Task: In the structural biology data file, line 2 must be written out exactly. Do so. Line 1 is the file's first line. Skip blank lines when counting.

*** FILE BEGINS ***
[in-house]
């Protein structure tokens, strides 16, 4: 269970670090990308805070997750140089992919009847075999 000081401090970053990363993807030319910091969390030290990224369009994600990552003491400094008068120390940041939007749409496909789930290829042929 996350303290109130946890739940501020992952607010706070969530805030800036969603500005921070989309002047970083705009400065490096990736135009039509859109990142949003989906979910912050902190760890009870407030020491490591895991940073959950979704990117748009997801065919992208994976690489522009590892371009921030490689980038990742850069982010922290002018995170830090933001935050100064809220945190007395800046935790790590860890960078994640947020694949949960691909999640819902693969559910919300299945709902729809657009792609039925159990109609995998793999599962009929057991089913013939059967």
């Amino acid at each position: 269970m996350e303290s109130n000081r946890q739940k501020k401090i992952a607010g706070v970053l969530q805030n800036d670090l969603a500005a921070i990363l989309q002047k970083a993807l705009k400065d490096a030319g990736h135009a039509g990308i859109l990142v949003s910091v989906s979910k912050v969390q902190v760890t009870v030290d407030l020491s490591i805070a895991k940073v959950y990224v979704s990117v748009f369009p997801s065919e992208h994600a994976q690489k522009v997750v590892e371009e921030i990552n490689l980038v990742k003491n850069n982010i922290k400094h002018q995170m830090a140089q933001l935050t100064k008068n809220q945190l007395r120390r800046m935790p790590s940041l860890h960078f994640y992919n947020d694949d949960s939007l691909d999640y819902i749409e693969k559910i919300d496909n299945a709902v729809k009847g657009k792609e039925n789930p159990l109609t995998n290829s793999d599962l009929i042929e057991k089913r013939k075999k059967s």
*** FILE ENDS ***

């Protein structure tokens, strides 16, 4: 269970670090990308805070997750140089992919009847075999 000081401090970053990363993807030319910091969390030290990224369009994600990552003491400094008068120390940041939007749409496909789930290829042929 996350303290109130946890739940501020992952607010706070969530805030800036969603500005921070989309002047970083705009400065490096990736135009039509859109990142949003989906979910912050902190760890009870407030020491490591895991940073959950979704990117748009997801065919992208994976690489522009590892371009921030490689980038990742850069982010922290002018995170830090933001935050100064809220945190007395800046935790790590860890960078994640947020694949949960691909999640819902693969559910919300299945709902729809657009792609039925159990109609995998793999599962009929057991089913013939059967």